Finally, in the settings page, you can register your free domain and access a free year of Google’s G-Suite email. You can set up your domain name and personal email address (yourname@yoursite.com) quickly and with minimum hassle. As a paying customer, domain registration (your web address) is free and becomes automatically linked to your account. I recommend this option when you start because it keeps things simple from a setup point of view.

Extending your trial

Once your Squarespace trial is up, you can extend it for a further two weeks if you need to. However, if you like the platform, pay for your chosen plan, and your site can be live within minutes. If, after your trial, you think the platform is too restrictive (some do), you have lost nothing.  You won’t even have the annoyance of canceling your credit card.

Finally, there are several vouchers out there for 10% off your first purchase. Make sure you take advantage of one when you purchase your site.

2. WordPress

 

A screenshot showing the options available on CPanel

This looks daunting, but it is simpler than you think.

While this may seem a like a more complicated option – it isn’t. WordPress installation is quite simple, as most hosting companies have a one-click install option.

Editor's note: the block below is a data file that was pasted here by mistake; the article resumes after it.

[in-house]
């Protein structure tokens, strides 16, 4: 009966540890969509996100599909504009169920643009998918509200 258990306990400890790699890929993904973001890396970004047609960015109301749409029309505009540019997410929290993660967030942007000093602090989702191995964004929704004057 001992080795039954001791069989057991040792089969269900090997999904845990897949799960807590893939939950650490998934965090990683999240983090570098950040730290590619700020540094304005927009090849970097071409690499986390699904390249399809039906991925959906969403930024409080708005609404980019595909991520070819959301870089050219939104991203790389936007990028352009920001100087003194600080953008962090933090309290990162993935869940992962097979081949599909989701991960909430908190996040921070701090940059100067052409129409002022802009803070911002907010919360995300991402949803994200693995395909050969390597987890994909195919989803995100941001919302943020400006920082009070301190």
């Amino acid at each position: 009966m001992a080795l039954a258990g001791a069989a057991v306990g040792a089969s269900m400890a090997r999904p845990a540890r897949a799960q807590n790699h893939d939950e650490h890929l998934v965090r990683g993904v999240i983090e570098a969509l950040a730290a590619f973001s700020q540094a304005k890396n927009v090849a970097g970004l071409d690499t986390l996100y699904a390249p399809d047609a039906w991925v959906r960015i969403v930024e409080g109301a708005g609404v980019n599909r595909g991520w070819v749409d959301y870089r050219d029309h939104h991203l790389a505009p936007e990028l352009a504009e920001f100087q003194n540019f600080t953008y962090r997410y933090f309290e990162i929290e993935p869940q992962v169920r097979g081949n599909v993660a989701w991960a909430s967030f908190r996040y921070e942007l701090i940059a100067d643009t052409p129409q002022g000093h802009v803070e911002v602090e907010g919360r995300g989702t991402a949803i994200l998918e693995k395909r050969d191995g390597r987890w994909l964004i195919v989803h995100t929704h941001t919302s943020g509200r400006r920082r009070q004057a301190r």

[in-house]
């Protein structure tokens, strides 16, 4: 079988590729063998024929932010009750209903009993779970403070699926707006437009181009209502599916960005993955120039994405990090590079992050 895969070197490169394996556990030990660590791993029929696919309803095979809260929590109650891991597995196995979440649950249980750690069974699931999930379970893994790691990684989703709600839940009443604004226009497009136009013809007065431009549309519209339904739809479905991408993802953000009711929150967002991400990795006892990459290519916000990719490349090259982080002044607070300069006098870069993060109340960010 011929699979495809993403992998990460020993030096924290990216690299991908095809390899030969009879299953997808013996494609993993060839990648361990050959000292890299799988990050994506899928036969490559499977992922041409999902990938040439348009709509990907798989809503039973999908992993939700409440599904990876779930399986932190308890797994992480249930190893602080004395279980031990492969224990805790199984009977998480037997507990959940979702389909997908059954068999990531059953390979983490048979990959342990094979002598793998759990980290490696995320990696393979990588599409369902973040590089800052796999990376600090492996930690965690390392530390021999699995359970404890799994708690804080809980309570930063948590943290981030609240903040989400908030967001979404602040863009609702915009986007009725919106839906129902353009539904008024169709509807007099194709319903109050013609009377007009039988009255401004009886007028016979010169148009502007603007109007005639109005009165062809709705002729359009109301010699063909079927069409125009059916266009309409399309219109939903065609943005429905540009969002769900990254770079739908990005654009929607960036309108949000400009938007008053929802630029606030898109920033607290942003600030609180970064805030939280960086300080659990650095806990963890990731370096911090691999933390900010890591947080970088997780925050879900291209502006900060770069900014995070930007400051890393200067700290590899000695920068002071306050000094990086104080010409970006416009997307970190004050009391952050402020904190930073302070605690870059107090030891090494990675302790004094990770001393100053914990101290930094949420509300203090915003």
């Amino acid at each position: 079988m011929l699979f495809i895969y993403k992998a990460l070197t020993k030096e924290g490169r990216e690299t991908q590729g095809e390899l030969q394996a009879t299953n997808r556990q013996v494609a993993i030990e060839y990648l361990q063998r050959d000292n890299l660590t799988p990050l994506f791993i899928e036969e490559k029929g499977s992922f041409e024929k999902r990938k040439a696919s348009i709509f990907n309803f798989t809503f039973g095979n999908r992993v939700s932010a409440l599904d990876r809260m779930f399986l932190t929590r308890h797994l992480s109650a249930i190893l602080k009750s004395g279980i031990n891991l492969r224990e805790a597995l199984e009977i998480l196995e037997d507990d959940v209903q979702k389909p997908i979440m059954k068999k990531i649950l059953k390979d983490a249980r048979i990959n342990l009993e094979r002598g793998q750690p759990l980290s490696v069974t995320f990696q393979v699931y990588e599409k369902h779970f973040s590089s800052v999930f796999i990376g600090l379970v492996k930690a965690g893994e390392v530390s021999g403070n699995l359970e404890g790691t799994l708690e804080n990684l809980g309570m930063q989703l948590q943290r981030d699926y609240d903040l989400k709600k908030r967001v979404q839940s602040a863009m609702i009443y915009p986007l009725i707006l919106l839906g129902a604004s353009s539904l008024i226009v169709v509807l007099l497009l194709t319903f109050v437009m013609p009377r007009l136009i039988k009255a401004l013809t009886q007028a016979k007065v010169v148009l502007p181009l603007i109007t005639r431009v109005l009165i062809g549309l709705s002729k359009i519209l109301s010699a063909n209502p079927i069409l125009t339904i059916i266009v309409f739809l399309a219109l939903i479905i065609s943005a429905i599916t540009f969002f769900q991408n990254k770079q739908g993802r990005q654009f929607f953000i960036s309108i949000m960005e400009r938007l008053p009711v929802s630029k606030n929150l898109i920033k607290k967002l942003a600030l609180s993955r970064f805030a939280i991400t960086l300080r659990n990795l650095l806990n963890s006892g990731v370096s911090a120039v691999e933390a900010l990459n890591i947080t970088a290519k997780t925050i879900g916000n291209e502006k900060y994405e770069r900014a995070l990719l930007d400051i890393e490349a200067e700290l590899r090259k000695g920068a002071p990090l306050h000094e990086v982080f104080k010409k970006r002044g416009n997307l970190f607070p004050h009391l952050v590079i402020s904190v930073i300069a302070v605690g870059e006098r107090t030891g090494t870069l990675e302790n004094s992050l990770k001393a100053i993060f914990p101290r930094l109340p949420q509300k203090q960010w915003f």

In regards to hosting companies, there are many, and they vary in price, speed and customer support. Some are better than others, so do your research. A quick Google search will help you out immensely here. The main three things to look out for are security, support, and speed. Site loading time is a factor Google takes into account when ranking sites, so speedy hosting helps. Having security is essential so that your site doesn’t get hacked. Support comes in handy when you get stuck with any issues in regards to your site being offline. Similar to Squarespace, you can register your domain name with your hosting company (usually for a small fee). Doing this makes the setup process more straightforward.

Creating an Email address

Creating an email is incredibly easy using your hosting CPanel. Just click on the email button, choose your email address and password and click ‘OK’. It really is that simple.

A screenshot of email settings in Cpanel

Fill in this field and you will have a personalized email. It really is that simple.

Installing WordPress

With your hosting purchased, you now need to access your control panel (CPanel) to install WordPress. CPanel is daunting on first look, but you soon get used to it. This area is where good support from your hosting company can be useful. I can’t give specifics as this varies by company, but all good hosting companies will have guides to help you. Once you have WordPress installed. It is time to start creating your website.

Building your site